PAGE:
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Recruitment- Selection interviewing


One of the key aspects to any successful recruitment process is the actual interview, that time spent face to face with the candidate. A.I. Technology cannot, with its present capabilities, replicate what the recruiter can do within the interview. At the shortlisting stage, (Artificial Intelligence) A.I. can find a special type of profile but will struggle to understand or influence the person behind that profile.

This human aspect of recruiting is vital to understanding how a candidate will behave in a specific role. There are a number of tools a recruiter can use to support the profile they are building of the candidate including: psychometric profiling; skill-based testing; credit and criminal checks; reference checks; and of course the all-time favourite, checking the social media profile of the candidate. Although these tools are available, it is the interview that is the most critical aspect to the recruitment process. However, it is often treated as the end of the process rather than the most crucial element.

“In their most introspective moments most Executives readily acknowledge that selecting the right people for the right jobs constitutes one of their most important responsibilities. Few decisions they will make have as direct an impact on every facet of the organisation, yet few other decisions are made in such an ‘illogical, slipshod manner’. Many argue that organisations are in fact, reflections of their top Managers.” (Swiercz & Ezzedeen, 2001)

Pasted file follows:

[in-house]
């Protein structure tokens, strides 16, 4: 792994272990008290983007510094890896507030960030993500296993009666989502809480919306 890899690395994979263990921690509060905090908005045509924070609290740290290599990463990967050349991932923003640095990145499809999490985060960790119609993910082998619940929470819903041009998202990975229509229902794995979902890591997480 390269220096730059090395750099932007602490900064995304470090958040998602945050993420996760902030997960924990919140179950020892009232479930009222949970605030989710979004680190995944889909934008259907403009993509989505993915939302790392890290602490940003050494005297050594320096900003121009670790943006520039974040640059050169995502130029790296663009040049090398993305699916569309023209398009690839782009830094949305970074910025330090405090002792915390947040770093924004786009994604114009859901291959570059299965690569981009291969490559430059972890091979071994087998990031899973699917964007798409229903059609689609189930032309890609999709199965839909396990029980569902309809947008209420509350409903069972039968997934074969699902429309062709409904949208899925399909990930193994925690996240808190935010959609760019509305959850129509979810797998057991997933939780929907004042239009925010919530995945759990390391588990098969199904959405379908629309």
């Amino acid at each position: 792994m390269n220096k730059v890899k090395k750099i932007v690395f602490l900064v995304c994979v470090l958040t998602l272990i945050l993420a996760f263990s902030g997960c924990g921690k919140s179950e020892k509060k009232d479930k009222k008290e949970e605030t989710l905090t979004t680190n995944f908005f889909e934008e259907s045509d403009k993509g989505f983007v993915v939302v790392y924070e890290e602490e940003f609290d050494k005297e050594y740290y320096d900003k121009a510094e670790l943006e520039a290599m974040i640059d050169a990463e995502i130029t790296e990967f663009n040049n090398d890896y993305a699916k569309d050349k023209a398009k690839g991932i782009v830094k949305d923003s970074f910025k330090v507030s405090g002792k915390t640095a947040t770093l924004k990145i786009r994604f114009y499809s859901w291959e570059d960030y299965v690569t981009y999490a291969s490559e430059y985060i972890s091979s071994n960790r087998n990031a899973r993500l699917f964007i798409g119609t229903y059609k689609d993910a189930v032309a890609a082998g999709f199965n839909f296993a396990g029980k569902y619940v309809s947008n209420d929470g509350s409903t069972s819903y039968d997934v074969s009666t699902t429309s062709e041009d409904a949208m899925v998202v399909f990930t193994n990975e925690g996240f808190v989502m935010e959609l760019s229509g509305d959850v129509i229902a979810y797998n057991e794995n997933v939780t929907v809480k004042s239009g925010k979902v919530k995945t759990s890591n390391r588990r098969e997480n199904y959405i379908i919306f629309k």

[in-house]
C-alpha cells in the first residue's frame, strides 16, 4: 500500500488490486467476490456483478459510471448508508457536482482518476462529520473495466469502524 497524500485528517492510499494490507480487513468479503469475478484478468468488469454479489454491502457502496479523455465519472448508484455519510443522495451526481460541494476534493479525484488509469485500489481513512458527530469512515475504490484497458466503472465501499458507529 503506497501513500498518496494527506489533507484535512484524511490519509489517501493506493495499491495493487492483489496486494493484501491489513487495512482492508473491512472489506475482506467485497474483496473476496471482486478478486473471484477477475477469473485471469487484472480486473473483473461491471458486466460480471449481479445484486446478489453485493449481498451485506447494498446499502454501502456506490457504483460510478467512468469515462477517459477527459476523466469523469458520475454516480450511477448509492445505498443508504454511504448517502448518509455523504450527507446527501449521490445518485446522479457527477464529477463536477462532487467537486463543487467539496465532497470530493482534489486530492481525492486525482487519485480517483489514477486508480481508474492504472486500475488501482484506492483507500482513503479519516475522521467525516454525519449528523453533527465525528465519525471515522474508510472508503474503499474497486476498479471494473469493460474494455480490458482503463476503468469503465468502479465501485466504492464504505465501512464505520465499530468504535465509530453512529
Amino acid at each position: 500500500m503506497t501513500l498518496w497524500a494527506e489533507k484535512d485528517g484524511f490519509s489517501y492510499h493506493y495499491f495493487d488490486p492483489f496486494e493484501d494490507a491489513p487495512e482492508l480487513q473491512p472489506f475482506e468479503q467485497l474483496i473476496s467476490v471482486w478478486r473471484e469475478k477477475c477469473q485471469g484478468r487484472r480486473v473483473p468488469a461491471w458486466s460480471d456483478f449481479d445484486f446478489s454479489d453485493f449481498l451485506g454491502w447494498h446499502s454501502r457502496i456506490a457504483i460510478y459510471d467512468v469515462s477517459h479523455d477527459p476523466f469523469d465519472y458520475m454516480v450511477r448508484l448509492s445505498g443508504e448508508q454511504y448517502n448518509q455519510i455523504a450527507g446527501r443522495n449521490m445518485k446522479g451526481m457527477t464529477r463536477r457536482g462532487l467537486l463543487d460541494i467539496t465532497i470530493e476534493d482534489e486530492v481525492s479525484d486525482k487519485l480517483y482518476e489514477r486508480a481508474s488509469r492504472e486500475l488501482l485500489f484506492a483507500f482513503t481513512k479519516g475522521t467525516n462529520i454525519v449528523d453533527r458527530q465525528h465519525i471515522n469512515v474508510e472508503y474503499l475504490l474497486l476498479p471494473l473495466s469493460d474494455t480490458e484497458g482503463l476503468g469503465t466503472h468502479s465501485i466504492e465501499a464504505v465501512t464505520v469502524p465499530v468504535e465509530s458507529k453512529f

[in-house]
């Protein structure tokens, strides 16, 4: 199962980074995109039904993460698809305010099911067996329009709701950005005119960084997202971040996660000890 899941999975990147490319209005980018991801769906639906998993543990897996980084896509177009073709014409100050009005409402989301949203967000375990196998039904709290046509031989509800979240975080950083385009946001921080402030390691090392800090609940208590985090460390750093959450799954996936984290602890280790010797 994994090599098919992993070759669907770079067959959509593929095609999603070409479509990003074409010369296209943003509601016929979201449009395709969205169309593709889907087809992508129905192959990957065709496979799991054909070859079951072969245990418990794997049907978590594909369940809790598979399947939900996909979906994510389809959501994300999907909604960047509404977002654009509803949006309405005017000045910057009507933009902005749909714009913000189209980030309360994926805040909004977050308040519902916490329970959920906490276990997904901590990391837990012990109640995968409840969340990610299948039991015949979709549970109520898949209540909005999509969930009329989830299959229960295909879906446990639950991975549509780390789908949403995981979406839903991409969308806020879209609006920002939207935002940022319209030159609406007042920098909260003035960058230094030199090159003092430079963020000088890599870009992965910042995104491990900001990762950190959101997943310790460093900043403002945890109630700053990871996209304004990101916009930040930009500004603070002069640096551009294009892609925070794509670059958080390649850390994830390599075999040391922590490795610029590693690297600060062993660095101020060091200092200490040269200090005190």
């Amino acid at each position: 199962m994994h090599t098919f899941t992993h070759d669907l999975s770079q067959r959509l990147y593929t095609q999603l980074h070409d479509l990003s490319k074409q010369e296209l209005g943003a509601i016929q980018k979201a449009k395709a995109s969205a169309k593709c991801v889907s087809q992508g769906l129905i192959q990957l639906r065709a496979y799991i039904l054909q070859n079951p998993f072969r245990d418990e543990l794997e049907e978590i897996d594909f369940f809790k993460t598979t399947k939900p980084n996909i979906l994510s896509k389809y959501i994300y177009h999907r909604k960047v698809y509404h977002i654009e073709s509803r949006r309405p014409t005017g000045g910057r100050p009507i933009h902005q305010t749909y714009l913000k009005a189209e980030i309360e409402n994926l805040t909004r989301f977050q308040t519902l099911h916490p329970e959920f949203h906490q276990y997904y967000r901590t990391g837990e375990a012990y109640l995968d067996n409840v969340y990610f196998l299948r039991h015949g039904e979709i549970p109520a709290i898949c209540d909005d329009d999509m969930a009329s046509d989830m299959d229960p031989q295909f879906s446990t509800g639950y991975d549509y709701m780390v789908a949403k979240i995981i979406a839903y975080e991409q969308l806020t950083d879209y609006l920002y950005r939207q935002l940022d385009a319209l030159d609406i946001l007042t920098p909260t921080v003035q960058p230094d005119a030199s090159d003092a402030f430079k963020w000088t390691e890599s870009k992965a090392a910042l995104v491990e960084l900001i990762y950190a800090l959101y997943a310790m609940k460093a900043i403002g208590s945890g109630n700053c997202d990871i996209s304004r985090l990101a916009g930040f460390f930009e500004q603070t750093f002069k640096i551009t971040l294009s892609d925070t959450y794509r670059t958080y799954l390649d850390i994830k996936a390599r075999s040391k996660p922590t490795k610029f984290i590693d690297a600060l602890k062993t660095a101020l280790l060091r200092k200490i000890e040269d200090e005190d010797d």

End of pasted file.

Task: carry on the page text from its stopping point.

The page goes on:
There are a range of opinions on whether interviewing is a valid form of assessment, however it does remain one of the main selection tools used by Employers. Its validity comes down to the competency of the interviewer’s skills and abilities to conduct an interview that extracts the information required. The interviewer needs to have an arsenal of skills that cover different questioning techniques, the ability to interpret behaviour and validate their assessment and its accuracy. One of the most important skills is the ability to detect deception through validation of the information provided by a candidate.

To improve your selection interviewing techniques, updating your skills in the following areas would be an advantage:

  • taking detailed notes during the interview;
  • establishing how the candidate typically behaves;
  • using unbiased sampling of attitudes and values;
  • undertaking an in-depth exploration of skills, abilities, education and experience;
  • following-up questions in response to information provided by the candidate;
  • understanding the behaviours demonstrated through the answers provided.

Equipped with this knowledge, it is then possible to make an assessment of the extent to which a candidate would be a fit for the role they have applied for.

Linda-Maree Drake is a Director of Fegan & Co, a specialist recruitment company with a reputation of successfully appointing key people into organisations. “You appoint the people you like, we appoint the people you need”

Call us today to discuss your recruitment requirements on (07) 823 0105.